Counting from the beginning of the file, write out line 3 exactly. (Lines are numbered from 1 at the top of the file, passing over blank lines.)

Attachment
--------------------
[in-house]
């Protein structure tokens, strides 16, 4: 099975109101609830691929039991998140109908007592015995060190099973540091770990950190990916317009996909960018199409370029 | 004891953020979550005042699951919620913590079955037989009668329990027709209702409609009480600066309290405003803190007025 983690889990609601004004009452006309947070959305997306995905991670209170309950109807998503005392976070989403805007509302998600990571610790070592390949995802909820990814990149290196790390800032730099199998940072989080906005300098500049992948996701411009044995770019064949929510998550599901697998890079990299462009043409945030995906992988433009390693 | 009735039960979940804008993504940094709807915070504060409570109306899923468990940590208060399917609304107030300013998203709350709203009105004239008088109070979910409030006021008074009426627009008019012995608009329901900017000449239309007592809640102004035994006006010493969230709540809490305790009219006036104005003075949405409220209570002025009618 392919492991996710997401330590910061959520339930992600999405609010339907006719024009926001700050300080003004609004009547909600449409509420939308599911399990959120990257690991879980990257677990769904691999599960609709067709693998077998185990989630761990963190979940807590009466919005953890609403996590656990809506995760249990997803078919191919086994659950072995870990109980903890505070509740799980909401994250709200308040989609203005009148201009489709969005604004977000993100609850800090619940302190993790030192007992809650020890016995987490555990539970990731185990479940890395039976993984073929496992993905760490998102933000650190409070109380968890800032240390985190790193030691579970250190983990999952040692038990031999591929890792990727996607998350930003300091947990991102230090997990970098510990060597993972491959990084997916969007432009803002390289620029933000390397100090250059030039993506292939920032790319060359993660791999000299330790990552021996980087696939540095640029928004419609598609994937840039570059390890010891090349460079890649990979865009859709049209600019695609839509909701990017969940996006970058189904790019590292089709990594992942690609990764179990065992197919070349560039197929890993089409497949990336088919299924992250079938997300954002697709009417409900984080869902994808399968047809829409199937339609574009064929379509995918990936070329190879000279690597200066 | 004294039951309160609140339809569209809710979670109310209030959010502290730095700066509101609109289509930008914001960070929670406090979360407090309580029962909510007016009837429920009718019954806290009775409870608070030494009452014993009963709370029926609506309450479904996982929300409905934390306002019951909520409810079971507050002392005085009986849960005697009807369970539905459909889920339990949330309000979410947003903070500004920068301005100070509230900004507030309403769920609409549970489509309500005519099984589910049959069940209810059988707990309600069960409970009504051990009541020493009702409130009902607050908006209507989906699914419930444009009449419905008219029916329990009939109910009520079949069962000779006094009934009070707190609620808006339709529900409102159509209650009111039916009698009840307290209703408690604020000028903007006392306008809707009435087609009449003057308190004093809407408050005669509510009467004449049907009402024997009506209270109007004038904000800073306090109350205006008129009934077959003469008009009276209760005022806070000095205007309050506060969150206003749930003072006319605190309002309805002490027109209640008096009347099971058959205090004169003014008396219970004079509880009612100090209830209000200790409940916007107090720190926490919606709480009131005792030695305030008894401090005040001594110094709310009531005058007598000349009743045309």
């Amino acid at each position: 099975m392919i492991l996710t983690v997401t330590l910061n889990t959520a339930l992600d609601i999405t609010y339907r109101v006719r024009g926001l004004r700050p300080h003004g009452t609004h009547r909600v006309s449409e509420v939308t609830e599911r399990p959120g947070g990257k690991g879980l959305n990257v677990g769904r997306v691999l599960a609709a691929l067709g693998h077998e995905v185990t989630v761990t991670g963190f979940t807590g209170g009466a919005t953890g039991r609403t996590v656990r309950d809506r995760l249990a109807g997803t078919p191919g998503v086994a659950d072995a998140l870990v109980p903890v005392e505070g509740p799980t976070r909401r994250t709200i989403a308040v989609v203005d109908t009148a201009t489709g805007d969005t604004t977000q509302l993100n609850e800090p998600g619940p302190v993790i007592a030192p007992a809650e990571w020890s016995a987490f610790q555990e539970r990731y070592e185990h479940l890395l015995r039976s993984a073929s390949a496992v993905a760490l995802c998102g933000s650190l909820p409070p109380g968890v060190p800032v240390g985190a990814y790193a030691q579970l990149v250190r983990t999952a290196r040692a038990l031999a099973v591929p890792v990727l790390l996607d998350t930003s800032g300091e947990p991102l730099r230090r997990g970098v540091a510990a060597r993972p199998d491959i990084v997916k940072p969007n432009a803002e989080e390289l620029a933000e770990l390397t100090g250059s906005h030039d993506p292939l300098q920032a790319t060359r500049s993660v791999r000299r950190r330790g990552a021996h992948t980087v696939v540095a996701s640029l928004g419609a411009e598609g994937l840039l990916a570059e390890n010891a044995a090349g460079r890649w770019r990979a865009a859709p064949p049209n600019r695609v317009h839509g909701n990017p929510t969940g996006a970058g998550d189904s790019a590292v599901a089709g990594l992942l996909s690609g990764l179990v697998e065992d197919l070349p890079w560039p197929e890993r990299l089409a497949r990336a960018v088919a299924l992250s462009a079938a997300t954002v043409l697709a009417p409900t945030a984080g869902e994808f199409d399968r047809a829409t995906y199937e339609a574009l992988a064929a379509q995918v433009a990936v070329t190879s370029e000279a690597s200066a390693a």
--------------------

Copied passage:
């Amino acid at each position: 099975m392919i492991l996710t983690v997401t330590l910061n889990t959520a339930l992600d609601i999405t609010y339907r109101v006719r024009g926001l004004r700050p300080h003004g009452t609004h009547r909600v006309s449409e509420v939308t609830e599911r399990p959120g947070g990257k690991g879980l959305n990257v677990g769904r997306v691999l599960a609709a691929l067709g693998h077998e995905v185990t989630v761990t991670g963190f979940t807590g209170g009466a919005t953890g039991r609403t996590v656990r309950d809506r995760l249990a109807g997803t078919p191919g998503v086994a659950d072995a998140l870990v109980p903890v005392e505070g509740p799980t976070r909401r994250t709200i989403a308040v989609v203005d109908t009148a201009t489709g805007d969005t604004t977000q509302l993100n609850e800090p998600g619940p302190v993790i007592a030192p007992a809650e990571w020890s016995a987490f610790q555990e539970r990731y070592e185990h479940l890395l015995r039976s993984a073929s390949a496992v993905a760490l995802c998102g933000s650190l909820p409070p109380g968890v060190p800032v240390g985190a990814y790193a030691q579970l990149v250190r983990t999952a290196r040692a038990l031999a099973v591929p890792v990727l790390l996607d998350t930003s800032g300091e947990p991102l730099r230090r997990g970098v540091a510990a060597r993972p199998d491959i990084v997916k940072p969007n432009a803002e989080e390289l620029a933000e770990l390397t100090g250059s906005h030039d993506p292939l300098q920032a790319t060359r500049s993660v791999r000299r950190r330790g990552a021996h992948t980087v696939v540095a996701s640029l928004g419609a411009e598609g994937l840039l990916a570059e390890n010891a044995a090349g460079r890649w770019r990979a865009a859709p064949p049209n600019r695609v317009h839509g909701n990017p929510t969940g996006a970058g998550d189904s790019a590292v599901a089709g990594l992942l996909s690609g990764l179990v697998e065992d197919l070349p890079w560039p197929e890993r990299l089409a497949r990336a960018v088919a299924l992250s462009a079938a997300t954002v043409l697709a009417p409900t945030a984080g869902e994808f199409d399968r047809a829409t995906y199937e339609a574009l992988a064929a379509q995918v433009a990936v070329t190879s370029e000279a690597s200066a390693a």